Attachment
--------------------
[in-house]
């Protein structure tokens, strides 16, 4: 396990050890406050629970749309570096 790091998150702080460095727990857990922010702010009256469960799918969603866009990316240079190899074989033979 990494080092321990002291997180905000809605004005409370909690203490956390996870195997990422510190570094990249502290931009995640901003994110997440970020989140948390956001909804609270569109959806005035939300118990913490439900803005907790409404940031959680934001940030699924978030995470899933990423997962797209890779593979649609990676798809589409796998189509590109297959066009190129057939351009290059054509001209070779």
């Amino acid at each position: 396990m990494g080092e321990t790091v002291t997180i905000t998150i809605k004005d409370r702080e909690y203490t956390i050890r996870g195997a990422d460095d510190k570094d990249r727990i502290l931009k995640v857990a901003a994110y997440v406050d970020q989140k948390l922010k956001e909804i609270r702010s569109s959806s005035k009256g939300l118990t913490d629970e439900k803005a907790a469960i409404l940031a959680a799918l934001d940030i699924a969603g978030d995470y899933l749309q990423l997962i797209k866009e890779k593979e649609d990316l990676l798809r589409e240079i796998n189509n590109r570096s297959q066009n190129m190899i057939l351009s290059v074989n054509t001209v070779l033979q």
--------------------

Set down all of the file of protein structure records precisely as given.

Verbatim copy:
[in-house]
């Protein structure tokens, strides 16, 4: 396990050890406050629970749309570096 790091998150702080460095727990857990922010702010009256469960799918969603866009990316240079190899074989033979 990494080092321990002291997180905000809605004005409370909690203490956390996870195997990422510190570094990249502290931009995640901003994110997440970020989140948390956001909804609270569109959806005035939300118990913490439900803005907790409404940031959680934001940030699924978030995470899933990423997962797209890779593979649609990676798809589409796998189509590109297959066009190129057939351009290059054509001209070779």
């Amino acid at each position: 396990m990494g080092e321990t790091v002291t997180i905000t998150i809605k004005d409370r702080e909690y203490t956390i050890r996870g195997a990422d460095d510190k570094d990249r727990i502290l931009k995640v857990a901003a994110y997440v406050d970020q989140k948390l922010k956001e909804i609270r702010s569109s959806s005035k009256g939300l118990t913490d629970e439900k803005a907790a469960i409404l940031a959680a799918l934001d940030i699924a969603g978030d995470y899933l749309q990423l997962i797209k866009e890779k593979e649609d990316l990676l798809r589409e240079i796998n189509n590109r570096s297959q066009n190129m190899i057939l351009s290059v074989n054509t001209v070779l033979q």